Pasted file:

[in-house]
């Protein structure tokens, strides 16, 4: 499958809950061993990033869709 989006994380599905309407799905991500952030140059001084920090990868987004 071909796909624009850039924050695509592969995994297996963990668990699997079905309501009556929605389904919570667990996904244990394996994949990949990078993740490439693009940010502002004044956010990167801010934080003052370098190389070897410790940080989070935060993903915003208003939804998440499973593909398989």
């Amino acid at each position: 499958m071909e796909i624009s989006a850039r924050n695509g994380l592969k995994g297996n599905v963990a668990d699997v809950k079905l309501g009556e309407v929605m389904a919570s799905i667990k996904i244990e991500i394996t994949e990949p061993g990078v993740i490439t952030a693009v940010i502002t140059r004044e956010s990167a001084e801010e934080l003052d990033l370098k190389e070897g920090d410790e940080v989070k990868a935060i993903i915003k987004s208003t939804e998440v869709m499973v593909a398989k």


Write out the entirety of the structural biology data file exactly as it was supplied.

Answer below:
[in-house]
């Protein structure tokens, strides 16, 4: 499958809950061993990033869709 989006994380599905309407799905991500952030140059001084920090990868987004 071909796909624009850039924050695509592969995994297996963990668990699997079905309501009556929605389904919570667990996904244990394996994949990949990078993740490439693009940010502002004044956010990167801010934080003052370098190389070897410790940080989070935060993903915003208003939804998440499973593909398989």
């Amino acid at each position: 499958m071909e796909i624009s989006a850039r924050n695509g994380l592969k995994g297996n599905v963990a668990d699997v809950k079905l309501g009556e309407v929605m389904a919570s799905i667990k996904i244990e991500i394996t994949e990949p061993g990078v993740i490439t952030a693009v940010i502002t140059r004044e956010s990167a001084e801010e934080l003052d990033l370098k190389e070897g920090d410790e940080v989070k990868a935060i993903i915003k987004s208003t939804e998440v869709m499973v593909a398989k």